This argument introduces three glaring contradictions: the first being the claimed objective of the FSC. If the FSC is not primarily influenced by the trends of ATF, then it cannot be claimed to be the buffer for the same. Secondly, if FSC is influenced by dollar rates, the fall in dollar rates must also lead to subsequent fall in FSC. However, the CCI found no such correlation in the records. Lastly, the CCI promptly mentioned that the final ATF prices already takes account of the dollar rate; therefore, any valuation done on the dollar rate was redundant or applied with mala fide intentions.

Even if the claimed contentions of the airlines are accepted, the CCI did not receive any documentary evidence that corroborated the calculative rationale of FSC. The airlines failed to put forth any minutes of meetings, any market accepted formula for calculating the FSC, or any other appropriate record that displayed any claimed correlation between the FSC or any other mentioned variables.

On these following grounds, the CCI came to the conclusion that the FSC was just a tool being used by the airlines to overcharge cargo tariff behind the garb of being a cushion for ATF prices. The claimed purpose had long become an afterthought in place of motivations to augment their total air cargo revenue.


The airlines tried to dismantle claims of cartelisation on the ground that no direct or even indirect evidence had been presented to prove cartelisation beyond a reasonable doubt. This was promptly rejected by the CCI by a swift analysis of the definition of “agreement”. On a literal reading of the definition, it becomes clear that the meaning of agreement under the Act is widely inclusive, and not exhaustive. The implication is that even verbal, secret, cryptic agreements can be enough to facilitate the meeting of minds and counts as an agreement leading to cartelisation. The sole reason why proving cartels is difficult is due to the obscure, under-the-table nature of the transactions between parties; hence, evidence available must be weighed on the basis of preponderance of probabilities.

Towing the line of this approach, the CCI deduced the presence of cartelisation to fix the FSC on the following grounds:

1. According to the DG’s reports, the FSC rates of the three airlines were consistently changed by the exact amount in all of the analysed time-periods; sometimes on the exact same dates as well. The discrepancy in declaration dates during some time-periods were used as a defence by the airlines, but was promptly rejected. The CCI indicated that cartels need not be symmetrical in behaviour. Instead, artificial discrepancies and breaks in rhythm may be used as a gimmick to feign authenticity.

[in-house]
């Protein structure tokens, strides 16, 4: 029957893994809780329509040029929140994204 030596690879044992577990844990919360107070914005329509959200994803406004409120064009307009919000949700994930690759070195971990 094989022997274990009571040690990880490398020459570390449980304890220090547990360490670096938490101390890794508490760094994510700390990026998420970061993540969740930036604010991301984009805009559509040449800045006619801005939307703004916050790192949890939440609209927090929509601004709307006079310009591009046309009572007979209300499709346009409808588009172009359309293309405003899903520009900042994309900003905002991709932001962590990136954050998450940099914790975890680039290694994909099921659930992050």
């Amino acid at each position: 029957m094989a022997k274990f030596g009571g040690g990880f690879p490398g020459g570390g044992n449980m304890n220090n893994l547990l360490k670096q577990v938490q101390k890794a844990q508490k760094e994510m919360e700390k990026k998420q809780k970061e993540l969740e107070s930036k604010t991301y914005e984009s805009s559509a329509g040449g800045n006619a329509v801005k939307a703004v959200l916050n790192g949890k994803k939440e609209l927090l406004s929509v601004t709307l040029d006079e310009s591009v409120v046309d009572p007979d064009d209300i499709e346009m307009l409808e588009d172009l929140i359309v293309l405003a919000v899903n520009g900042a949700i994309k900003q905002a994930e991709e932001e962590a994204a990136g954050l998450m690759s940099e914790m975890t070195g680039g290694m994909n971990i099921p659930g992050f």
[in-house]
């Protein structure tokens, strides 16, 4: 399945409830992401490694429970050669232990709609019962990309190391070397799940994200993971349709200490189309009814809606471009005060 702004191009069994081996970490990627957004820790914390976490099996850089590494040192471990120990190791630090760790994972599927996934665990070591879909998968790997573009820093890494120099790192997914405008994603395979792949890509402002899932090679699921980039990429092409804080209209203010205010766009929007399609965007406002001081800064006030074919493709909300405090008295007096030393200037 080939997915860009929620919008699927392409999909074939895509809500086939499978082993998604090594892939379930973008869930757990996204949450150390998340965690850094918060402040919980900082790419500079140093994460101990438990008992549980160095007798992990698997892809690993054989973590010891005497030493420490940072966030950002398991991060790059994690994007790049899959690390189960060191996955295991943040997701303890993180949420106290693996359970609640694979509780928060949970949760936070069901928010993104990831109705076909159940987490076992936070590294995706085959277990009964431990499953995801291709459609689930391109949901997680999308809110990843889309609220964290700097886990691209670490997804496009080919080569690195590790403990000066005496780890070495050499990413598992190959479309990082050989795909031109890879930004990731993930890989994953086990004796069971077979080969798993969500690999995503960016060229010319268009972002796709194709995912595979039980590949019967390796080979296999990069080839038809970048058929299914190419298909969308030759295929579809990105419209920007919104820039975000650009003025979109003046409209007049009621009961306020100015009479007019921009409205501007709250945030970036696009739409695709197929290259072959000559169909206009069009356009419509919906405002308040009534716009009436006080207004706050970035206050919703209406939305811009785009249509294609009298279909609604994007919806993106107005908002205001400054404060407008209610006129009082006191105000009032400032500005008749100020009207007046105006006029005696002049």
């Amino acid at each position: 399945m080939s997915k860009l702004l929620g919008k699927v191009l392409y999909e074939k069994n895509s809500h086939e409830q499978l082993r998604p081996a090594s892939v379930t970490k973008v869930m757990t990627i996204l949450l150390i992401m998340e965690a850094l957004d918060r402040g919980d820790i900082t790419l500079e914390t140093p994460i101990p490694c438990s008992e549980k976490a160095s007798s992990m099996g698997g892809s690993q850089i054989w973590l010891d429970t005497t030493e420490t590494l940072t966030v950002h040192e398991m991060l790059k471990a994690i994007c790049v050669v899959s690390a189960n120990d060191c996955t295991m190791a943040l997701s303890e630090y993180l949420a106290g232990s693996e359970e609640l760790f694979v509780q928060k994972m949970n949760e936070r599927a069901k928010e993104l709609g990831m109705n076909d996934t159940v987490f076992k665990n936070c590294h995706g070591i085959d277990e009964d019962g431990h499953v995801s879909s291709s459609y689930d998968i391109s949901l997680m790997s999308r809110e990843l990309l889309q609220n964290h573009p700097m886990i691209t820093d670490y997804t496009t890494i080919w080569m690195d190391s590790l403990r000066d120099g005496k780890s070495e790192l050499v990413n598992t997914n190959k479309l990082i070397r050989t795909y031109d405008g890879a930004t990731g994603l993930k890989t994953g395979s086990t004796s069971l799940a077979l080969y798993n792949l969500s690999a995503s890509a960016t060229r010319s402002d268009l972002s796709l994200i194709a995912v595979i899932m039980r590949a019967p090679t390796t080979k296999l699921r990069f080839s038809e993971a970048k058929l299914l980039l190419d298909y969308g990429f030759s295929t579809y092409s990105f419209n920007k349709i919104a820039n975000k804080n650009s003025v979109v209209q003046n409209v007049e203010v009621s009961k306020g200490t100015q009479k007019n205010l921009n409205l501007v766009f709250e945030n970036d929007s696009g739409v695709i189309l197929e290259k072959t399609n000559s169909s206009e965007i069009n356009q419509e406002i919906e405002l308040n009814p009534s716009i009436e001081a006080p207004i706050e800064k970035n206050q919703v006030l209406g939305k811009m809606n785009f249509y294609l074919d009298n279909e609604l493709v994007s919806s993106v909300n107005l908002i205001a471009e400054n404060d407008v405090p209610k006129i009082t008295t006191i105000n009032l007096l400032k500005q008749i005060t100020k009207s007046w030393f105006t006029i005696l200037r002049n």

2. The airlines also contended that the parallel pricing during all the time-periods was not conclusive proof of cartelisation. They stated that this parallel pricing occurred due to the oligopolistic nature of the air cargo market wherein intermediaries are utilised to channel key information from one party to the other.

This was hardly an effective line of argumentation, as the CCI did not consider the presence of communication channels and intermediaries as positive signs for competitiveness. However, it did recognise that parallel pricing did not necessarily entail cartelisation and stressed heavily on previously discussed pieces of evidence.   


The order passed by the CCI is welcomed as a strong censure to the oligopolistic mechanism of the airlines industry. This forms a strong successor to antitrust decisions like the one where the European Commission had fined 11 air cargo carriers for fixing FSC. Due to the inelastic demand of this market, anti-competitive activities such as this causes detriment to businesses and customers. Even though this order is relevant to the cargo market, it could have ripple effects in the passenger flights market as well, such that exploitative coordinated activities to mislead passengers can be cracked down upon. For example, in 2007, British Airways had been fined £270m by US and UK authorities for fixing FSC on long passenger flights. The importance of FSC is not denied; however, it must not be used a pawn for extra revenue. In Hong Kong, the deregulation of FSC has taken place to promote competition, only after the Civil Aviation Department formulated a fixed formula of evaluation. The airlines must be transparent about the purpose of charging FSC and deliberate upon a systematic formula to fix its value.

– Ayushi Singh